IEA head says growth in renewables needs to be paired with coal plant closures
Carbon emissions from the energy sector are on track to grow for the second year running, in a major blow to hopes the world might have turned the corner on tackling climate change.
Preliminary analysis by the world’s energy watchdog shows the industry’s emissions have continued to rise in 2018, suggesting that an increase last year was not a one-off.
The finding comes as the world’s leading climate scientists issue a landmark report on whether the world can meet a tougher global warming target, of limiting temperature rises to 1.5C.
Dr Fatih Birol, the executive director of the International Energy Agency (IEA), told the Guardian: “When I look at the first nine months of data, I expect in 2018 carbon emissions will increase once again. This is definitely worrying news for our climate goals. We need to see a steep decline in emissions. We are not seeing even flat emissions.”
Emissions largely flatlined in 2014–16 after climbing for decades, raising hopes that global action on climate change was beginning to turn the tide – but in 2017 they grew by 1.4%.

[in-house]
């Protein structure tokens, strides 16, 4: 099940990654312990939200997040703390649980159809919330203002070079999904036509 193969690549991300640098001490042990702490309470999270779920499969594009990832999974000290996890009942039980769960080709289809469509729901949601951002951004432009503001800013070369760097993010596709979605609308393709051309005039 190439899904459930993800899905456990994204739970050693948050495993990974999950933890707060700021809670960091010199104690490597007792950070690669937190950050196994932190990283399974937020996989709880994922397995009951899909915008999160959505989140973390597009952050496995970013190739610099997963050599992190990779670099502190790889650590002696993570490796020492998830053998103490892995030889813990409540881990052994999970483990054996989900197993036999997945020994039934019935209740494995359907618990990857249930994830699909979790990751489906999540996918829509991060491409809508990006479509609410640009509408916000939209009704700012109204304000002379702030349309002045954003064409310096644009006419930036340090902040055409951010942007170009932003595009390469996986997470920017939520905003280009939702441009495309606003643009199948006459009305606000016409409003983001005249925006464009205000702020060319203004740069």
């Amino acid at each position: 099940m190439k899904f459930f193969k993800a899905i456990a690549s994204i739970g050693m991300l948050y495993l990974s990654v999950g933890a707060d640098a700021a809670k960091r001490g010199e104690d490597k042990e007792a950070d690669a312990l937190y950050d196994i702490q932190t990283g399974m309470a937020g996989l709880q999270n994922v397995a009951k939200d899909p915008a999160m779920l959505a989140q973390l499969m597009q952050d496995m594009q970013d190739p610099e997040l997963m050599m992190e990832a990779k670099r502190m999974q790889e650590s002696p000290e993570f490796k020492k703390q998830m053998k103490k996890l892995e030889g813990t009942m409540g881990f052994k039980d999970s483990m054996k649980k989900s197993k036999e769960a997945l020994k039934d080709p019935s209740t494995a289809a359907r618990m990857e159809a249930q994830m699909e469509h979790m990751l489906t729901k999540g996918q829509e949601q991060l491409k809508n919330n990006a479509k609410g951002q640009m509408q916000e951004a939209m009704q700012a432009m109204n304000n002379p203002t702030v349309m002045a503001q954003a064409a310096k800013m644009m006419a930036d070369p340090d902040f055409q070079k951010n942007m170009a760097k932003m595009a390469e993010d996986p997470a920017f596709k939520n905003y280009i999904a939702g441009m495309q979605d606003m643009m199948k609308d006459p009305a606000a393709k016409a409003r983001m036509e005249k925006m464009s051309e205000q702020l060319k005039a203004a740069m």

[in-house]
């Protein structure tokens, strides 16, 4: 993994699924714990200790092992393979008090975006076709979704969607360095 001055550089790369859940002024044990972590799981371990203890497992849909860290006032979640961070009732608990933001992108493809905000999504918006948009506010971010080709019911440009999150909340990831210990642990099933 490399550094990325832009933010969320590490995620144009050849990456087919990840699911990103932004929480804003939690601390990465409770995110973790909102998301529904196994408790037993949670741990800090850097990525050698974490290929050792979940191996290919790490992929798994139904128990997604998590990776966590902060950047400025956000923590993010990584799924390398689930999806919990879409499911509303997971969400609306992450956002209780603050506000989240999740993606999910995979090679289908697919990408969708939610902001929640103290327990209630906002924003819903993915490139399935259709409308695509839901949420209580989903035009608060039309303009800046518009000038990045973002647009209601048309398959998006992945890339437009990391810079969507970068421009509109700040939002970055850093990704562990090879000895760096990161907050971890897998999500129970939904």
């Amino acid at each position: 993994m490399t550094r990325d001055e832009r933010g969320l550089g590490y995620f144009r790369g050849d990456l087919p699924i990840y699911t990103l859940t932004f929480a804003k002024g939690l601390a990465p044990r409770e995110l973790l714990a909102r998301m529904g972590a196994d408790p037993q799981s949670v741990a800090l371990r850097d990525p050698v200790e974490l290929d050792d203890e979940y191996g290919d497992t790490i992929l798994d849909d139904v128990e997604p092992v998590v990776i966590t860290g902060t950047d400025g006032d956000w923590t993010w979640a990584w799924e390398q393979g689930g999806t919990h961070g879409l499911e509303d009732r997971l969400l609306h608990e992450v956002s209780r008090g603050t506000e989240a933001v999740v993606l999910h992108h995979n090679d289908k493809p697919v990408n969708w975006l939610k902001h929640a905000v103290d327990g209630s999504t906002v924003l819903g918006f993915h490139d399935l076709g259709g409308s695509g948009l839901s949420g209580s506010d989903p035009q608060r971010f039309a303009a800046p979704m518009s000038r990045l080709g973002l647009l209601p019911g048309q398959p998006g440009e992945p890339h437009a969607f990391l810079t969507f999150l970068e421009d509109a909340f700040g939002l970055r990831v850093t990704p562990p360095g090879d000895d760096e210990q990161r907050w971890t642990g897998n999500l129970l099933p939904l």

The IEA would not say exactly how much emissions were up this year, as it will not publish official figures until March 2019, but confirmed they had definitely risen to a historic high so far.
Indications that the trend has continued and was not a blip means the Paris climate deal’s target of keeping temperatures well below 2C – let alone the 1.5C being discussed this week – looks increasingly out of reach.
Birol said the growing carbon pollution was a result of the global economy driving coal, oil and gas use. “Energy efficiency improvements and renewables are not good enough to reverse that,” he added.
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